ii.   Joseph Hall, b. 1665; d. 1705; m. Ann ___; one son: Joseph. Ann m(2) 20 Nov. 1710 the Rev. Thomas COCKSHUTT, rector of All Saints Parish, Calvert Co.[23]

iii.    Benjamin Hall, b. 1667; d. 1721; m. Mary BROOKE (1678-1742), daughter of Thomas Brooke2 (1632-1676) and widow of James BOWLING (d. 1693). Mary m(3) Henry WITHAM. Benjamin was a merchant and planter, possibly an agent in 1688 for the London merchant firm of Lane, Perry & Paggan. He was raised a Quaker, became a nominal Anglican while holding office from 1694 to 1704, and converted to Roman Catholicism probably after his marriage. Benjamin had a number of public offices, including justice in St. Mary’s and Charles Counties (he was dismissed from the bench in 1698 for Jacobite sympathies), coroner, a delegate from Charles County to the Lower House in 1697/8-1700, and 1701-4. He was a captain in the militia 1700-07. When he died he owned 31 slaves, 2 indentured servants, and 2,099 acres; his estate was valued at £1,301.1.6. He left £5 to the priests.[24 ] Benjamin and Mary had a son: Francis (ca. 1696-1785). We are descended from Mary Brooke's eldest brother, Thomas Brooke3.

iv.   Aaron Hall, b. 1669; d. 1704; m. Mary ___. Signed his will 27 Jan. 1704/5, pr. 28 Oct. 1705, that his children should be raised as Friends; daughter Elizabeth was given 300 ac "The Hope" in Cecil Co., she later m. Richard EVANS; daughter Sarah was given 100 acres of "The Hope" and 100 ac adjoining. Other bequests to his sisters Rachel, now wife of Walter SMITH, who was given 300 ac "Aldermason"; and Lucia, wife of John SMITH.[24a]

v.   Rachel Hall, b. 1670/1;d. 28 Oct. 1730; m. 1686 Walter SMITH.

vi.   Elizabeth Hall, b. 1673; d. 1743; m(1) Richard EVANS (d. 1702); m (2) Dr. James KINGSBURY (d. 1725).

vii.   Lucia Hall, b. 1675; m. John SMITH (d. 1738) who served in the Md. legis.[25] He does not seem to be related to our Smiths. John m(2) Sarah (d. 1747), the widow of Daniel SHEREDINE (d. 1700). John was an Anglican; planter; merchant; justice on the Calvert Co. and Provincial courts; and had the rank of Col. in the militia by 1722. There were two men named John Smith in Calvert Co., he is the one “of Hall’s Creek”.[26]

viii.   Sarah Hall, b. 1677; m. Robert BRADLEY (d. 1724), a Presbyterian who had emigrated by 1693 as a free adult. Robert was prosecuted in 1694 for violating the Navigation Acts, but acquited. He was a merchant and shipowner. Robert served as coroner for Prince George’s Co. 1696-1707, and was elected to the Md. legis. Had a son: Robert Bradley of Prince George's Co. (b. 1700), to whom he gave all his land (850 ac.) before he (Robert Sr.) died.[27]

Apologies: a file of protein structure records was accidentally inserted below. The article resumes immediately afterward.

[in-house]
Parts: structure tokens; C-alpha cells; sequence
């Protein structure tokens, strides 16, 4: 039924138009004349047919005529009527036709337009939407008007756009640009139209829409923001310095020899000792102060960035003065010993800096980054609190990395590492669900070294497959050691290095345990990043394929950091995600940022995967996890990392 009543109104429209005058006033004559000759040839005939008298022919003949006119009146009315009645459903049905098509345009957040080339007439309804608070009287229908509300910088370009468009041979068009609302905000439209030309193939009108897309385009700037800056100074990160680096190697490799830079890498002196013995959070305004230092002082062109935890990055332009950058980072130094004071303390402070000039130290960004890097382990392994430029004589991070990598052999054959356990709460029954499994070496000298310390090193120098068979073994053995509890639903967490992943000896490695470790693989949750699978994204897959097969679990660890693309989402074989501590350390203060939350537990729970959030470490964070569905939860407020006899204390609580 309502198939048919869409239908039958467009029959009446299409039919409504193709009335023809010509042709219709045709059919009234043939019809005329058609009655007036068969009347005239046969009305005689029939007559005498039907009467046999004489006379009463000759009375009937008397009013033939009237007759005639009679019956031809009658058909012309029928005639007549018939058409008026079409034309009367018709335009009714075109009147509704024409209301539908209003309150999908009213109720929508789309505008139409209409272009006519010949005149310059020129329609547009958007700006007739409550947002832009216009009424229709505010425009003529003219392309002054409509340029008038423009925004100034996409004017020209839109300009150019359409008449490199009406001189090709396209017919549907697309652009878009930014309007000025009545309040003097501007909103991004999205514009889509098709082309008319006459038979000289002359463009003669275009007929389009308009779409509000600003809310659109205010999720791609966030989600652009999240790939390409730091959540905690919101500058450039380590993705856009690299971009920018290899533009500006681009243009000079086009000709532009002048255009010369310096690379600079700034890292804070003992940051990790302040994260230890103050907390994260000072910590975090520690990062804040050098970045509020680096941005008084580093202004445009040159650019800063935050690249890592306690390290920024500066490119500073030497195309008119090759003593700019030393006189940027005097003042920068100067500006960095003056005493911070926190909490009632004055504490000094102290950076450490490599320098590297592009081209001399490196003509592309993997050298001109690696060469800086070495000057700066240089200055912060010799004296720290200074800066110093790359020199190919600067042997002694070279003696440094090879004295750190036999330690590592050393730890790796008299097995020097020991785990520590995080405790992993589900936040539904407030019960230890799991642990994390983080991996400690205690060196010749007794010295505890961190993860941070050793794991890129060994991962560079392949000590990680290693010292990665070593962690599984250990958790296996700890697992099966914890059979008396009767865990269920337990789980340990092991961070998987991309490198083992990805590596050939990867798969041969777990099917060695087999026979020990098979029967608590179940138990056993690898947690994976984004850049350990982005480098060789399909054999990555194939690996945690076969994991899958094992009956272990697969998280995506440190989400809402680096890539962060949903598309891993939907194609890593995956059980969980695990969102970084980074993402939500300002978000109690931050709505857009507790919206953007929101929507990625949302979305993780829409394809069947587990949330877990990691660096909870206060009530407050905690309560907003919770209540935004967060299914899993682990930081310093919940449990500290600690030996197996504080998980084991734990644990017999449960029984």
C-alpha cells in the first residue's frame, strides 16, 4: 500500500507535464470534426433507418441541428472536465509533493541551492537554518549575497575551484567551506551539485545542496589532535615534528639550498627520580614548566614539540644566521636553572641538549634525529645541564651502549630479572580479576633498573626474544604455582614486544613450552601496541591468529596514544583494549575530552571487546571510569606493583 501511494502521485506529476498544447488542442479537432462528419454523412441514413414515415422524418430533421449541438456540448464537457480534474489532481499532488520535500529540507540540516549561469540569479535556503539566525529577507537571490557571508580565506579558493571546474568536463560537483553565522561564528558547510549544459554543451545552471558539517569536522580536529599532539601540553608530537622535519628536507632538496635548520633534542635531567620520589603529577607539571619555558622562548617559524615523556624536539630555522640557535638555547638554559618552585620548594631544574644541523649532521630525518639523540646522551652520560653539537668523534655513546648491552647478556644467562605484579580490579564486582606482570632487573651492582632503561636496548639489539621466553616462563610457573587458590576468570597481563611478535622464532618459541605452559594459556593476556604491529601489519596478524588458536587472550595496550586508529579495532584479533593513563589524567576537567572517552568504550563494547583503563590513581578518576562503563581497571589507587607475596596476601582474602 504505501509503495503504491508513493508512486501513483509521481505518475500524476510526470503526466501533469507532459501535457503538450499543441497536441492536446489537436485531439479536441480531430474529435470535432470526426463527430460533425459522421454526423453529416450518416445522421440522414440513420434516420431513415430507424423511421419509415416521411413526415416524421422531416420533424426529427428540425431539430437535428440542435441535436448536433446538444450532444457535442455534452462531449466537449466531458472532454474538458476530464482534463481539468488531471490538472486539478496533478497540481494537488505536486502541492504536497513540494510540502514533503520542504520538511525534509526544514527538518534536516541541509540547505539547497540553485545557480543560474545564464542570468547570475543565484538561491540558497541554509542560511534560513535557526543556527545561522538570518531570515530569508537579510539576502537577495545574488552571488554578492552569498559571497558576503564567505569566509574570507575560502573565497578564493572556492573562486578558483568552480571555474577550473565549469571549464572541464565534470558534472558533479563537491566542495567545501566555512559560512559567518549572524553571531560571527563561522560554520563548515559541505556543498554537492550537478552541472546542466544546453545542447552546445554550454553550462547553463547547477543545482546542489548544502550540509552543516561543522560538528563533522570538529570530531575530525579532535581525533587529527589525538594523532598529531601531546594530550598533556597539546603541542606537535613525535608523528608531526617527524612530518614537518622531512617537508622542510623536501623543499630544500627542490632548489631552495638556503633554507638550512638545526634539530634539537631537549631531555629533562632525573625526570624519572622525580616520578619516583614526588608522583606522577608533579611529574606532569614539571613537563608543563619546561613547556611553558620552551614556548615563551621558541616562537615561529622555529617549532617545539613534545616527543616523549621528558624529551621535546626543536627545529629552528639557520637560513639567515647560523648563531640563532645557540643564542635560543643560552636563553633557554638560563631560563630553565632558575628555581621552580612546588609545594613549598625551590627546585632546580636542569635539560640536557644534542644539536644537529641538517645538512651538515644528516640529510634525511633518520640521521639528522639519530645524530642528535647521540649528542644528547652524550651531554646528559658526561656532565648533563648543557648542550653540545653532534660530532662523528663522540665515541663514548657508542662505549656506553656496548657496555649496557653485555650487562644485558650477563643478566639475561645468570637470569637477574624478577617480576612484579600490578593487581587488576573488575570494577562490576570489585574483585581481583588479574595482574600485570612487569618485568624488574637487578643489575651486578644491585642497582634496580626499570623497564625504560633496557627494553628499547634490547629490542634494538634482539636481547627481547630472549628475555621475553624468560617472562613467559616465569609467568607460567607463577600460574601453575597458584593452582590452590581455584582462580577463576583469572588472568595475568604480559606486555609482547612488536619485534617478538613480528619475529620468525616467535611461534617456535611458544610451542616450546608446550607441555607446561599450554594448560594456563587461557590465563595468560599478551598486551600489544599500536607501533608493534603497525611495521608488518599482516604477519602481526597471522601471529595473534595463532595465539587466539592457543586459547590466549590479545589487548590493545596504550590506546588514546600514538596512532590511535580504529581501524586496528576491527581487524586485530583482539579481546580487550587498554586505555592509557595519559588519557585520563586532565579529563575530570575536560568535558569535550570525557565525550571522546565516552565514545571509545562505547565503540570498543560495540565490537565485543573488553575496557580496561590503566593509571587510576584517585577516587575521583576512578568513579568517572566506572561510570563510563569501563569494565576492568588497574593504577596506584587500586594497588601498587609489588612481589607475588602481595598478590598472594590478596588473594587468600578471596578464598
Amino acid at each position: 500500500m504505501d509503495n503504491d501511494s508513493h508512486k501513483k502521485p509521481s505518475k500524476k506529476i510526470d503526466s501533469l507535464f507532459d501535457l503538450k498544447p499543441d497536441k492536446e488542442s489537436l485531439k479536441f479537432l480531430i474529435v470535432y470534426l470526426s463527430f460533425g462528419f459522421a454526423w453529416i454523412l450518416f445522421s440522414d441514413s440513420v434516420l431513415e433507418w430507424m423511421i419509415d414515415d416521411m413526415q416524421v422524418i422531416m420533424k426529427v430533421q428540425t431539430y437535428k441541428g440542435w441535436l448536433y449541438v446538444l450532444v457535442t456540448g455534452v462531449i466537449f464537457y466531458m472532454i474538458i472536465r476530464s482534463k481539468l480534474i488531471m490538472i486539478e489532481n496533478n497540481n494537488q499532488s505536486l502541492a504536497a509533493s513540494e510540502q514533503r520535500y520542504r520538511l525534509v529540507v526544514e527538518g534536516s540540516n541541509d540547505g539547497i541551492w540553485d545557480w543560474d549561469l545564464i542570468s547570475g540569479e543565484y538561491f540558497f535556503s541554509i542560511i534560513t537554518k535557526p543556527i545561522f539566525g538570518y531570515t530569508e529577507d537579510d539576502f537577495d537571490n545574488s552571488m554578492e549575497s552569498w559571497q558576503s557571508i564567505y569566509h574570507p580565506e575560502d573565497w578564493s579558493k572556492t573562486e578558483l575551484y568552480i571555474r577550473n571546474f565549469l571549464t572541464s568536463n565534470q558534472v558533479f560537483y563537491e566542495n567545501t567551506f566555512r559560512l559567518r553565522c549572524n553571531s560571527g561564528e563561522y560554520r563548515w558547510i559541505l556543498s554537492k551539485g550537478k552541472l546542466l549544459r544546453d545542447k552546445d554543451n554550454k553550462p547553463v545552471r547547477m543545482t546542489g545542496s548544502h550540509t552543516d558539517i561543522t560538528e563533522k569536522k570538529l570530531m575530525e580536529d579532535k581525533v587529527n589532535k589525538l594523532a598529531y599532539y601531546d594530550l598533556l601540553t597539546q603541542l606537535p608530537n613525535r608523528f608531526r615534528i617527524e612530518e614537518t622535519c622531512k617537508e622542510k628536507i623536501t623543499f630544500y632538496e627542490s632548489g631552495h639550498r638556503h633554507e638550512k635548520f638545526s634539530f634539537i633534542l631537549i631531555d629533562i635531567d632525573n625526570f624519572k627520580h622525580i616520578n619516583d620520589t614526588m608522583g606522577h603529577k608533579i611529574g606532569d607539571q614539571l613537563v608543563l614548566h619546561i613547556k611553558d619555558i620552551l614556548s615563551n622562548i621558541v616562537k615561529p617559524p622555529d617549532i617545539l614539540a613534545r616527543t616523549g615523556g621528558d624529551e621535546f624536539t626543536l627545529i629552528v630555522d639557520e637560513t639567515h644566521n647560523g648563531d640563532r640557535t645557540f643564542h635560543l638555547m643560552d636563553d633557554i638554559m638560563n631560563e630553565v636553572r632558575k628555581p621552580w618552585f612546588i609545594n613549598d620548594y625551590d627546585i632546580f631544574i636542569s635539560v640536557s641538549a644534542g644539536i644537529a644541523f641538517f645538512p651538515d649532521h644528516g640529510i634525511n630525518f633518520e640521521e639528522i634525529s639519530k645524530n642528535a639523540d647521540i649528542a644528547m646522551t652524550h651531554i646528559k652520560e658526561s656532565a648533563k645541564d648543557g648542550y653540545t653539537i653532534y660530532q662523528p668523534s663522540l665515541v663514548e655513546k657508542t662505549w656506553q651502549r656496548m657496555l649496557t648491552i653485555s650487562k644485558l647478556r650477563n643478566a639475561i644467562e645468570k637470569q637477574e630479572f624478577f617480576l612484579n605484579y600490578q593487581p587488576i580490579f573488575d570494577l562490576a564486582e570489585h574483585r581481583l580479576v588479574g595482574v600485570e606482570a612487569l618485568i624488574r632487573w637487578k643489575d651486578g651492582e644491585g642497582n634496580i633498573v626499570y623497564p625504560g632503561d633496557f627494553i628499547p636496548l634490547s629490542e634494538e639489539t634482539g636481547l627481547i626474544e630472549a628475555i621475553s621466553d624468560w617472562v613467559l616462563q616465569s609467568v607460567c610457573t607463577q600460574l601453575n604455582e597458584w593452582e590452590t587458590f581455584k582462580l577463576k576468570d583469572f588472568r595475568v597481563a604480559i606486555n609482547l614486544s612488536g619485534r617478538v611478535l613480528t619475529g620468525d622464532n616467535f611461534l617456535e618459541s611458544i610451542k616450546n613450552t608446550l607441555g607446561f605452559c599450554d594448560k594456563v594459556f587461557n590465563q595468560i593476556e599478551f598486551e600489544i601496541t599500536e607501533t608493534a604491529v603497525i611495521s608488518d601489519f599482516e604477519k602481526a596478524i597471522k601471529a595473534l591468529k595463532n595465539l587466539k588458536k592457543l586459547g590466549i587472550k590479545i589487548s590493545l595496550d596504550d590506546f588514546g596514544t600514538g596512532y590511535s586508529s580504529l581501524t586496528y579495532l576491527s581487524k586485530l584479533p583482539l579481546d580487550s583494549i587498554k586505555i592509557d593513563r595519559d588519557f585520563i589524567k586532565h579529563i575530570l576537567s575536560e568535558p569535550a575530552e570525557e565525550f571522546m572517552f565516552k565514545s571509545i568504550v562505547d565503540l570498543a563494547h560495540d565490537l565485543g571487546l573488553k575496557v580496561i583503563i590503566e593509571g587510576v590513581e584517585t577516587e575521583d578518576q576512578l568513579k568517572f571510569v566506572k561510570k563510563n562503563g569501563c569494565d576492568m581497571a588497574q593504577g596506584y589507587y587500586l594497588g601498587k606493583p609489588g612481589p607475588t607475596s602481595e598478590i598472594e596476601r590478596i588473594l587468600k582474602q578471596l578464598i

Second Generation

Rachel Hall2, daughter of Richard of Calvert County, Maryland, was born in 1670 or 1671, and died in 1730. In 1686 at the age of 16 she married Walter SMITH, bringing with her “Hall’s Craft”, a large plantation near Lower Marlboro, Calvert County. This became their dwelling plantation, and Walter styled himself “of Hall’s Craft”. Two years later Rachel inherited from her father the 300-acre tract named “Aldermason”.[28]

Before she married a non-Quaker, Rachel was part of the Friends meeting and subculture. She was the only member of her family to sign the wedding certificate of Joseph CHEW and Mary SMITH, both of Calvert County, held 17 Ninth Month (November) 1685 at the house of Ann Chew in Herring Creek, Anne Arundel County. The marriage was under the care of “the meeting held at the home of Richard JOHNS”. Joseph, Margaret, and Sarah SMITH also signed the certificate.[28a] See an explanation of Quaker dating.

Walter Smith died in 1711. Rachel survived her husband nineteen years. She lived to see her children grown and nearly all of her grandchildren born, an unusual feat for those days. Her daughters inherited her longevity; her sons did not. Rachel died 28 October 1730, in the sixtieth year of her age, and was buried 6 November.[29] Her will was dated 28 October 1730 and proved 3 February 1730/1.[30]

Children of Walter and his wife Rachel (Hall) Smith (order uncertain):

i.        Lucy Smith3, b. 1688; d. 15 Apr. 1770; m. 9 May 1705 Thomas BROOKE4 (1683-1744), son of Thomas3 and his first wife, Ann. Thomas4 had a half-sister Mary Brooke who m. Patrick SIM, from whom we are descended.

ii.       Elinor Smith, b. 1690; d. 19 Jan. 1761; m. 7 June 1709, as the second wife of Col. Thomas ADDISON of Prince George's Co.

iii.     Walter Smith of Hall's Craft, b. ca. 1692; d. 1734; m. Susanna BROOKE, daughter of Clement Brooke. Walter was elected to the lower house of the Md. Assembly; served as High Sheriff of Calvert Co. 1725; and justice of Calvert Co. from 1725 until his death.[31]